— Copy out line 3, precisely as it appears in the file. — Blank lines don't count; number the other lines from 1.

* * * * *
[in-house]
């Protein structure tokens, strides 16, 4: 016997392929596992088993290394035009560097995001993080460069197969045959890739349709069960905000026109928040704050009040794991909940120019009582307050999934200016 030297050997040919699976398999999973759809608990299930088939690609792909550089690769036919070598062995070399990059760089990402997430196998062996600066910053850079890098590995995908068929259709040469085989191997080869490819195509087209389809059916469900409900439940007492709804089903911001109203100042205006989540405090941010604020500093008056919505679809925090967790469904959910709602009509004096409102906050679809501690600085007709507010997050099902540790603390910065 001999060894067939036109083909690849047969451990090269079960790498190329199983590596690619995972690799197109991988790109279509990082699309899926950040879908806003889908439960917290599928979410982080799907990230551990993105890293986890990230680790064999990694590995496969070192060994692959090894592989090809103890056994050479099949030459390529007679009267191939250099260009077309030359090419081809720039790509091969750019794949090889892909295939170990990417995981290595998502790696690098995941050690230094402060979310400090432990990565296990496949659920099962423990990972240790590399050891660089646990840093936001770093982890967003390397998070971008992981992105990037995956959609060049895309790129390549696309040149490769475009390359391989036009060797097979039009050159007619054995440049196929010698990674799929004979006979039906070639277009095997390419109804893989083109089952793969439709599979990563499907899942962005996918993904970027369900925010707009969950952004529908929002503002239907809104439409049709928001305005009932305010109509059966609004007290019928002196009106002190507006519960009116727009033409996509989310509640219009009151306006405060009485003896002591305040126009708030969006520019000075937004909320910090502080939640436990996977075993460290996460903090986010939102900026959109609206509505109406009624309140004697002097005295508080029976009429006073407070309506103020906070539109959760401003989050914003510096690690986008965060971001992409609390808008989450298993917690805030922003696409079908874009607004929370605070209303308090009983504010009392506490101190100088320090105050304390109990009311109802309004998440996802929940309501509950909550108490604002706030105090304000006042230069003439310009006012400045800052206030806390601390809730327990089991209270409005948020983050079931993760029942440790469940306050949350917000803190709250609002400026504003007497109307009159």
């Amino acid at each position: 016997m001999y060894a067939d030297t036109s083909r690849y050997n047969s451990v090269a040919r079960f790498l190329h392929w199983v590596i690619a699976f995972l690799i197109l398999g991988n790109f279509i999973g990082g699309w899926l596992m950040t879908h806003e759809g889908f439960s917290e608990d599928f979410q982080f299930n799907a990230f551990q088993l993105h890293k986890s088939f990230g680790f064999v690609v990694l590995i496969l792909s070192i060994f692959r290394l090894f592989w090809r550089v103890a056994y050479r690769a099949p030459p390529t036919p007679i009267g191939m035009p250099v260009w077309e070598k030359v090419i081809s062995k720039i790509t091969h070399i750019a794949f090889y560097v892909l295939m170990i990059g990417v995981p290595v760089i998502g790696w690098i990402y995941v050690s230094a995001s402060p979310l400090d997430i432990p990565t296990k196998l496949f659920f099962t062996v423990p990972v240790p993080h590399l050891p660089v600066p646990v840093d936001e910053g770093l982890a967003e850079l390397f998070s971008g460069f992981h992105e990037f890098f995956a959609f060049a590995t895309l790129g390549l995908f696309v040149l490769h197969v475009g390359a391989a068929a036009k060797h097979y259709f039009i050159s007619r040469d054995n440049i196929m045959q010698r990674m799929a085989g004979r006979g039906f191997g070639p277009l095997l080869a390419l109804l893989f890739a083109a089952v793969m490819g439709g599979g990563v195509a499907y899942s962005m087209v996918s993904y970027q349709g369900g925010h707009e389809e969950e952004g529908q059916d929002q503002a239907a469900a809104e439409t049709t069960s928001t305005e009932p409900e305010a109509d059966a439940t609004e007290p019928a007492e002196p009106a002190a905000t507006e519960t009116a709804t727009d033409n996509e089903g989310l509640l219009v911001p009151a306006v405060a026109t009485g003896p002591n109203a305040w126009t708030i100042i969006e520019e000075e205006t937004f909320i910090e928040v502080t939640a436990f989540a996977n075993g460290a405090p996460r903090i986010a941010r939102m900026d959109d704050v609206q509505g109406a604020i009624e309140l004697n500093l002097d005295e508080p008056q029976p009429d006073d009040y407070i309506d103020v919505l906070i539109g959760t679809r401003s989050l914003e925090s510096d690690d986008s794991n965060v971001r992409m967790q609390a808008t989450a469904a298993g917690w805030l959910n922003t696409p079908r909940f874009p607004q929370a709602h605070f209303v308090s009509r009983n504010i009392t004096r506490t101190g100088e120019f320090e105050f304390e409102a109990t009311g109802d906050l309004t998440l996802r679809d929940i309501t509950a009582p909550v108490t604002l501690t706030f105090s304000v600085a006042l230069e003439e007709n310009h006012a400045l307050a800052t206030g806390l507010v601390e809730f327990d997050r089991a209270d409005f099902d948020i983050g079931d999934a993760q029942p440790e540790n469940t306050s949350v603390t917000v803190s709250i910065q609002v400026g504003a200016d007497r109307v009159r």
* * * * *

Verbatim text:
């Amino acid at each position: 016997m001999y060894a067939d030297t036109s083909r690849y050997n047969s451990v090269a040919r079960f790498l190329h392929w199983v590596i690619a699976f995972l690799i197109l398999g991988n790109f279509i999973g990082g699309w899926l596992m950040t879908h806003e759809g889908f439960s917290e608990d599928f979410q982080f299930n799907a990230f551990q088993l993105h890293k986890s088939f990230g680790f064999v690609v990694l590995i496969l792909s070192i060994f692959r290394l090894f592989w090809r550089v103890a056994y050479r690769a099949p030459p390529t036919p007679i009267g191939m035009p250099v260009w077309e070598k030359v090419i081809s062995k720039i790509t091969h070399i750019a794949f090889y560097v892909l295939m170990i990059g990417v995981p290595v760089i998502g790696w690098i990402y995941v050690s230094a995001s402060p979310l400090d997430i432990p990565t296990k196998l496949f659920f099962t062996v423990p990972v240790p993080h590399l050891p660089v600066p646990v840093d936001e910053g770093l982890a967003e850079l390397f998070s971008g460069f992981h992105e990037f890098f995956a959609f060049a590995t895309l790129g390549l995908f696309v040149l490769h197969v475009g390359a391989a068929a036009k060797h097979y259709f039009i050159s007619r040469d054995n440049i196929m045959q010698r990674m799929a085989g004979r006979g039906f191997g070639p277009l095997l080869a390419l109804l893989f890739a083109a089952v793969m490819g439709g599979g990563v195509a499907y899942s962005m087209v996918s993904y970027q349709g369900g925010h707009e389809e969950e952004g529908q059916d929002q503002a239907a469900a809104e439409t049709t069960s928001t305005e009932p409900e305010a109509d059966a439940t609004e007290p019928a007492e002196p009106a002190a905000t507006e519960t009116a709804t727009d033409n996509e089903g989310l509640l219009v911001p009151a306006v405060a026109t009485g003896p002591n109203a305040w126009t708030i100042i969006e520019e000075e205006t937004f909320i910090e928040v502080t939640a436990f989540a996977n075993g460290a405090p996460r903090i986010a941010r939102m900026d959109d704050v609206q509505g109406a604020i009624e309140l004697n500093l002097d005295e508080p008056q029976p009429d006073d009040y407070i309506d103020v919505l906070i539109g959760t679809r401003s989050l914003e925090s510096d690690d986008s794991n965060v971001r992409m967790q609390a808008t989450a469904a298993g917690w805030l959910n922003t696409p079908r909940f874009p607004q929370a709602h605070f209303v308090s009509r009983n504010i009392t004096r506490t101190g100088e120019f320090e105050f304390e409102a109990t009311g109802d906050l309004t998440l996802r679809d929940i309501t509950a009582p909550v108490t604002l501690t706030f105090s304000v600085a006042l230069e003439e007709n310009h006012a400045l307050a800052t206030g806390l507010v601390e809730f327990d997050r089991a209270d409005f099902d948020i983050g079931d999934a993760q029942p440790e540790n469940t306050s949350v603390t917000v803190s709250i910065q609002v400026g504003a200016d007497r109307v009159r």